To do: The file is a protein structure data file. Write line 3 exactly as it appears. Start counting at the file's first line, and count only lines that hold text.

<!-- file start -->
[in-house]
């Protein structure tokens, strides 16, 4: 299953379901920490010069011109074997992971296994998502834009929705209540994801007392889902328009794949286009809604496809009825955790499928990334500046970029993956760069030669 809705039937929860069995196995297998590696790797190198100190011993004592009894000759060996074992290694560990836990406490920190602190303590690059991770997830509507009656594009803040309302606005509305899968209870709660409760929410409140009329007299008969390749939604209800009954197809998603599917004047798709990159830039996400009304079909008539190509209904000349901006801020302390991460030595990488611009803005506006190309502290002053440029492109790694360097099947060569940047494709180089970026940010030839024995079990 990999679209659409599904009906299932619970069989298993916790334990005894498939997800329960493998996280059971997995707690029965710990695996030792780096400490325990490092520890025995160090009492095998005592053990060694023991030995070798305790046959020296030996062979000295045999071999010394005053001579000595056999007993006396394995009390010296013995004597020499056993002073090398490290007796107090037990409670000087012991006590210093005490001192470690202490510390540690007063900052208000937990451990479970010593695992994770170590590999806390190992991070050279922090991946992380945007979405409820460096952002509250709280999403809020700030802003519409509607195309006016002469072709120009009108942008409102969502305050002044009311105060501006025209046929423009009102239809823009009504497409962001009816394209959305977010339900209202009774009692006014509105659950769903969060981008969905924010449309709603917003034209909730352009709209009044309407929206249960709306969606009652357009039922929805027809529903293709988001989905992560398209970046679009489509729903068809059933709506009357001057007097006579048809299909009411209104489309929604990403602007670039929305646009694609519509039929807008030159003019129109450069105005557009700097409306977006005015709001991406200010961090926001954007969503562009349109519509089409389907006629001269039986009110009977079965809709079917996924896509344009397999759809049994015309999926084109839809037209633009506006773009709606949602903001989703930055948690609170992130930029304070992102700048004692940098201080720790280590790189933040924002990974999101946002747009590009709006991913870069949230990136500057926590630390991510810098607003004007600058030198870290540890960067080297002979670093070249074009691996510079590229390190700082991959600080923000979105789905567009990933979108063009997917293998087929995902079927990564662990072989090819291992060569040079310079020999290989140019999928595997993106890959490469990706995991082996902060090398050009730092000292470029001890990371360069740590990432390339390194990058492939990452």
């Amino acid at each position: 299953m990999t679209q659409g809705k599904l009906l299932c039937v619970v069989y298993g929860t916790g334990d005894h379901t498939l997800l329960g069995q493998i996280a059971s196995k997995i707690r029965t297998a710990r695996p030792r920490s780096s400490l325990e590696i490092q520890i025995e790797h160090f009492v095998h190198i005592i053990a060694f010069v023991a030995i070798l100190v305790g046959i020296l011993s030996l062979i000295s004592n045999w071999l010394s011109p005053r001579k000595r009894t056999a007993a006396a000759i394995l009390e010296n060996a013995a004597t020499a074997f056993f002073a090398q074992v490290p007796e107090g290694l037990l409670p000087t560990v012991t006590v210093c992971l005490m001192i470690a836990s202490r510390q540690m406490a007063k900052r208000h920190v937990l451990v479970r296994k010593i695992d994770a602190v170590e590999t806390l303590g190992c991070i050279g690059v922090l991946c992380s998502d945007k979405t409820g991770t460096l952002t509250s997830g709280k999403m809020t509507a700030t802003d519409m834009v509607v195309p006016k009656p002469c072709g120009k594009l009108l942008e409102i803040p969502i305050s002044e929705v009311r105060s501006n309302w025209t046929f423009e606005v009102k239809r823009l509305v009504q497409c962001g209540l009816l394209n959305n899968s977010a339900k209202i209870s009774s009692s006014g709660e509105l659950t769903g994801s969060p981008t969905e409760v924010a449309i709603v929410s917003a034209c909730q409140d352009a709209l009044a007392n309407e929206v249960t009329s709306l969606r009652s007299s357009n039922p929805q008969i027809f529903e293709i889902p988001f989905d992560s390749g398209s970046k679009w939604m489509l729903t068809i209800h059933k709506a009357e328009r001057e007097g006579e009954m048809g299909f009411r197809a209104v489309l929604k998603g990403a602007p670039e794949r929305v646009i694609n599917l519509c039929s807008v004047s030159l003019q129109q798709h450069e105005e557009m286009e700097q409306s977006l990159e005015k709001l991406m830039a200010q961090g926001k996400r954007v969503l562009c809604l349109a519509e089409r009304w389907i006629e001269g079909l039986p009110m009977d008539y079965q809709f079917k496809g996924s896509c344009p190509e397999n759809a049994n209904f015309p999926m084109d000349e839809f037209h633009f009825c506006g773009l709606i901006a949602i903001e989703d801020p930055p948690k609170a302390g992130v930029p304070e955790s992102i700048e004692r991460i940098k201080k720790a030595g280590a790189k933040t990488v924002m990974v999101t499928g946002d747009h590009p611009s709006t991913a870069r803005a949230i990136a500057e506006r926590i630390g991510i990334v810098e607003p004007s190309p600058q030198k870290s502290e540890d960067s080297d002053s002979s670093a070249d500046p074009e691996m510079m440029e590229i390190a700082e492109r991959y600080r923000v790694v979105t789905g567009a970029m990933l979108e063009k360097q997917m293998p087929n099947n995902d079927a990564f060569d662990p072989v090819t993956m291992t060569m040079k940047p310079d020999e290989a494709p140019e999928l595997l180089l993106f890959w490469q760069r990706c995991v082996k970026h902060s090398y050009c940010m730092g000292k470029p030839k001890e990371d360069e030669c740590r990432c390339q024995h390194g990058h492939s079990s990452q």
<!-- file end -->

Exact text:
């Amino acid at each position: 299953m990999t679209q659409g809705k599904l009906l299932c039937v619970v069989y298993g929860t916790g334990d005894h379901t498939l997800l329960g069995q493998i996280a059971s196995k997995i707690r029965t297998a710990r695996p030792r920490s780096s400490l325990e590696i490092q520890i025995e790797h160090f009492v095998h190198i005592i053990a060694f010069v023991a030995i070798l100190v305790g046959i020296l011993s030996l062979i000295s004592n045999w071999l010394s011109p005053r001579k000595r009894t056999a007993a006396a000759i394995l009390e010296n060996a013995a004597t020499a074997f056993f002073a090398q074992v490290p007796e107090g290694l037990l409670p000087t560990v012991t006590v210093c992971l005490m001192i470690a836990s202490r510390q540690m406490a007063k900052r208000h920190v937990l451990v479970r296994k010593i695992d994770a602190v170590e590999t806390l303590g190992c991070i050279g690059v922090l991946c992380s998502d945007k979405t409820g991770t460096l952002t509250s997830g709280k999403m809020t509507a700030t802003d519409m834009v509607v195309p006016k009656p002469c072709g120009k594009l009108l942008e409102i803040p969502i305050s002044e929705v009311r105060s501006n309302w025209t046929f423009e606005v009102k239809r823009l509305v009504q497409c962001g209540l009816l394209n959305n899968s977010a339900k209202i209870s009774s009692s006014g709660e509105l659950t769903g994801s969060p981008t969905e409760v924010a449309i709603v929410s917003a034209c909730q409140d352009a709209l009044a007392n309407e929206v249960t009329s709306l969606r009652s007299s357009n039922p929805q008969i027809f529903e293709i889902p988001f989905d992560s390749g398209s970046k679009w939604m489509l729903t068809i209800h059933k709506a009357e328009r001057e007097g006579e009954m048809g299909f009411r197809a209104v489309l929604k998603g990403a602007p670039e794949r929305v646009i694609n599917l519509c039929s807008v004047s030159l003019q129109q798709h450069e105005e557009m286009e700097q409306s977006l990159e005015k709001l991406m830039a200010q961090g926001k996400r954007v969503l562009c809604l349109a519509e089409r009304w389907i006629e001269g079909l039986p009110m009977d008539y079965q809709f079917k496809g996924s896509c344009p190509e397999n759809a049994n209904f015309p999926m084109d000349e839809f037209h633009f009825c506006g773009l709606i901006a949602i903001e989703d801020p930055p948690k609170a302390g992130v930029p304070e955790s992102i700048e004692r991460i940098k201080k720790a030595g280590a790189k933040t990488v924002m990974v999101t499928g946002d747009h590009p611009s709006t991913a870069r803005a949230i990136a500057e506006r926590i630390g991510i990334v810098e607003p004007s190309p600058q030198k870290s502290e540890d960067s080297d002053s002979s670093a070249d500046p074009e691996m510079m440029e590229i390190a700082e492109r991959y600080r923000v790694v979105t789905g567009a970029m990933l979108e063009k360097q997917m293998p087929n099947n995902d079927a990564f060569d662990p072989v090819t993956m291992t060569m040079k940047p310079d020999e290989a494709p140019e999928l595997l180089l993106f890959w490469q760069r990706c995991v082996k970026h902060s090398y050009c940010m730092g000292k470029p030839k001890e990371d360069e030669c740590r990432c390339q024995h390194g990058h492939s079990s990452q």